Harris, Robert (1581-1658) (DNB00)
HARRIS, ROBERT (1581–1658), president of Trinity College, Oxford, was born 'in a dark time and place,' at Broad Campden, Gloucestershire, in 1581. The received date of his birth, 1578, is incorrect. Harris was educated at the free schools of Chipping Campden and Worcester, matriculating, aged 15, at Magdalen Hall, Oxford, 10 June 1597, when his relative Robert Lyson was principal. His parents were poor, with a large family, and Harris, in order to obtain tuition in philosophy, taught Greek and Hebrew. He graduated B.A. on 5 June 1600, and though originally intended for the law decided to enter the church. When in 1604 the university was dissolved on account of the plague, Harris went home and preached his first sermon at Chipping Campden. Returning to Oxford he studied theology for ten years, and graduated B.D. on 5 May 1614 (Oxf. Univ. Reg. (Oxf. Hist. Soc.). ii. ii. 220, iii. 220). Before his ordination he seems to have helped the rector of Chiselhampton, near Oxford. In 1614 Sir Anthony Coke offered him the living of Hanwell, Oxfordshire. Archbishop Bancroft had other nominees, and it was not till Harris had been examined in divinity by Barlow, bishop of Rochester, when 'they Greeked it till they were both run aground for want of words, upon which they burst into a fit of laughter, and so gave it over,' that the appointment was confirmed. Hanwell parsonage now became a favourite resort for Oxford students. Harris won fame as a preacher at St. Paul's, St. Saviour's Southwork, and other London churches, as well as in his own neighbourhood. He was a staunch puritan and parliamentarian. On 25 April 1642 he was chosen one of the puritan divines fit to be consulted by parliament, and on the occasion of a public fast (25 May) preached before the House of Commons. After Edgehill the royalist troopers quartered at Hanwell turned out Harris and his family, and he was finally ejected from his living and obliged to fly to London (September 1642). He was there made one of the assembly of divines, and received the living of St. Botolph's, Bishopsgate. In 1646 the committee of Hampshire presented him to Petersfield, but before he could take possession he was ordered to Oxford (10 Sept.) as one of the six divines commissioned to preach and invade any pulpit they pleased. From May 1647 to 1652, and again from 1654 to 1658, he was visitor to the university, and on 4 June 1647 preached at St. Mary's his first visitation sermon, in which he defended himself from the charge of pluralism. On 12 April 1648 the chancellor, Lord Pembroke, admitted Harris to the degree of D.D., and at the same time he was made president of Trinity in the place of Hannibal Potter [q. v.], whom he had assisted to eject. The living of Garsington, Oxfordshire, went with the headship. Though advanced in years he seems to have conscientiously fulfilled all his duties, lecturing once a week at All Souls' College, and preaching on Sundays at Garsington. He governed the college well for ten years, but exacted exorbitant fines for the renewal of leases. He died on 1 Dec. 1658, at the age of 77. Shortly before, he had written a letter of advice to his children, which is published in his biography. He was buried in the college chapel. Ralph Bathurst, a successor in the presidency, is said to have struck two words, 'æternum celebrandus,' out of Harris's epitaph (Wharton, Life of Bathurst, ed. 1761, p. 148). He was satirised and caricatured by the royalists as a notorious pluralist, but there is no proof that he enjoyed all his livings at the same time, and Grey, who calls him 'a fanatical hero,' acquits him of the charge (Grey, Examination, ii. 298). In 1648 Harris published two letters to vindicate himself from the slanders of an unknown writer (author of a Letter from Oxon.., 17 April 1648). He was liberal to the posterity of the founder of Trinity (Warton, Life of Pope, 1780. p. 446), was a good Hebrew scholar, and was well versed in church history. Bishop Wilkins (Tract on Preaching, pp. 82–3) describes him as one of the most eminent divines for preaching and practical theology. His wife suffered from religious mania. He published a large number of separate sermons (see list in Wood, Athenæ, ed. Bliss; Catalogues British Museum and Bodleian). A 'Concio ad Clerum,' by him, was printed, with another by Dr. Featly, at Utrecht in 1657, under the title of 'Pedum Pastorale &c.' A collected edition of his works was first published in 1635, fol.; 2nd edit. London, 1654–5, fol.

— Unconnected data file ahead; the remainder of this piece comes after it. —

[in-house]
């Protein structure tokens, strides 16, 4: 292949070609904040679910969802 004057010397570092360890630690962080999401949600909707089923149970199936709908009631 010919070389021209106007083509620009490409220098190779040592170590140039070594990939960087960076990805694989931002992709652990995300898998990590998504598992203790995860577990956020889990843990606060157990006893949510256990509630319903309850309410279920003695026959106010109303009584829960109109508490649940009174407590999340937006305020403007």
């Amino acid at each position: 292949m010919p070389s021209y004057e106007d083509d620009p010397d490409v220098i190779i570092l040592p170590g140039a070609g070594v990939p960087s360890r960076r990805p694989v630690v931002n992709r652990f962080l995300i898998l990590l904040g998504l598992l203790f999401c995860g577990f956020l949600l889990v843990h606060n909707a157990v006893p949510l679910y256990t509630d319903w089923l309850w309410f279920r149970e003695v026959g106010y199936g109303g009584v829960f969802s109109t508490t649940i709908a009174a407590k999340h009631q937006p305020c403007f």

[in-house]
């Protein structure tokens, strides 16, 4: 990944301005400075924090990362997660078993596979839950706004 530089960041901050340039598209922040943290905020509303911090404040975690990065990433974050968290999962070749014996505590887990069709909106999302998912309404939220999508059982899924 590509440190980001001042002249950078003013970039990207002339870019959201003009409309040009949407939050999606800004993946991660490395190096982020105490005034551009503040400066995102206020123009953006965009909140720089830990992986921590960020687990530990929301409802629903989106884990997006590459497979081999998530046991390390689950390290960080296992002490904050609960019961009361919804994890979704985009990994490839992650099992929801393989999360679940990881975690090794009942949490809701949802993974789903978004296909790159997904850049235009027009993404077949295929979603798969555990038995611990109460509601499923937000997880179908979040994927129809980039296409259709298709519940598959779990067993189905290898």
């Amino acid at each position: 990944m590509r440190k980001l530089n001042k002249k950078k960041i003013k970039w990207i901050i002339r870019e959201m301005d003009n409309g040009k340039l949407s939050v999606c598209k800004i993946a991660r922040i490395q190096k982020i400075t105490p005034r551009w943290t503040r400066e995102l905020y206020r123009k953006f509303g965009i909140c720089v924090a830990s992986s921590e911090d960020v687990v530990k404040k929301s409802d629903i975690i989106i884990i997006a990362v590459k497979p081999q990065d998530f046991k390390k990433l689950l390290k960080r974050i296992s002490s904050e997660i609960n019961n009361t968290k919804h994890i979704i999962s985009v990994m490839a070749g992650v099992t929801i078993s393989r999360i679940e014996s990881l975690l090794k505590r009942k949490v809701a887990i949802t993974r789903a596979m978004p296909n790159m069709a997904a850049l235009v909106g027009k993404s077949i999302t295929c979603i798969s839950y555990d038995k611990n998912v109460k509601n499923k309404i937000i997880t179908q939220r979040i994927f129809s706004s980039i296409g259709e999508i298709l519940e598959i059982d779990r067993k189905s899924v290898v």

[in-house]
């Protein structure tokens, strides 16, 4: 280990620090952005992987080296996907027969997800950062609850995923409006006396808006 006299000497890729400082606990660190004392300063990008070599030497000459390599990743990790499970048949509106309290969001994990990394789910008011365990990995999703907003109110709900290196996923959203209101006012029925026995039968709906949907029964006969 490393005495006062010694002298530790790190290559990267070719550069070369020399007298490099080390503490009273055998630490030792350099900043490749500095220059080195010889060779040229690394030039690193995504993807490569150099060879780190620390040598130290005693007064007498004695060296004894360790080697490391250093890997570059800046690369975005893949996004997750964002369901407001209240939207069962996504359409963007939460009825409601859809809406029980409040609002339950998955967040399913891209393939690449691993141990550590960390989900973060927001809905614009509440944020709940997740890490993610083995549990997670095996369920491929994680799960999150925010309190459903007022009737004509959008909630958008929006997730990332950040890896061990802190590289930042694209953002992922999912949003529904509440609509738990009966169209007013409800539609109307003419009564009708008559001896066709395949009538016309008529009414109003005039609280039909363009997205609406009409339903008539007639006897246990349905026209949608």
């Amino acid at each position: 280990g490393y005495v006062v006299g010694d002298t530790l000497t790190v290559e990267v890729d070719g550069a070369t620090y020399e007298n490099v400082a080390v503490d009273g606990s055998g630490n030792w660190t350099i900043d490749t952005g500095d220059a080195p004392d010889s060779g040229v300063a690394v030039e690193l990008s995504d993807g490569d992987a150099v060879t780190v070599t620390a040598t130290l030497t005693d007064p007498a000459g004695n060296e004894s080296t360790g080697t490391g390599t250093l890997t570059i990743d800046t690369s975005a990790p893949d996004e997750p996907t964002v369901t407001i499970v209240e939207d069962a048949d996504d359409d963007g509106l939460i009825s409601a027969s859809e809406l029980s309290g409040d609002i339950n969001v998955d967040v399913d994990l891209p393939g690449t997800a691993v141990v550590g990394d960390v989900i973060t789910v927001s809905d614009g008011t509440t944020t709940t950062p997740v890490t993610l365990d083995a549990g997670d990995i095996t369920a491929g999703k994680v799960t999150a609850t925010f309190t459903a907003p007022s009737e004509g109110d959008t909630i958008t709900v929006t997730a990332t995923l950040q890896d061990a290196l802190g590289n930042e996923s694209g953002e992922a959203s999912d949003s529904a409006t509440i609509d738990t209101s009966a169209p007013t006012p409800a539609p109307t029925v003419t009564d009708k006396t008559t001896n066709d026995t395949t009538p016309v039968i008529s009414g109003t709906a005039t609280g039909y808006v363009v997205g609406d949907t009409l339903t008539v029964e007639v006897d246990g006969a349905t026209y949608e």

[The chief authority is a eulogistic life 'of that judicious Divine and accomplished Preacher, Robert Harris. D.D., collected by a joynt concourse of some who knew him well,' by a friend, William Durham, Harris's kinsman, minister of Tredington, 1660. fol. See also Wood's Athenæ, ed. Bliss, iii. 458; Neal's Puritans, iii. 394, iv. 189; Brook's Lives of the Puritans, iii. 303; Walker's Sufferings of the Clergy, pp. 3, 125–6; Beesley’s Hist. of Banbury, pp. 79, 240, &c.; Burrows's Visitation of University of Oxford (Camd. Soc.), 554, 565.]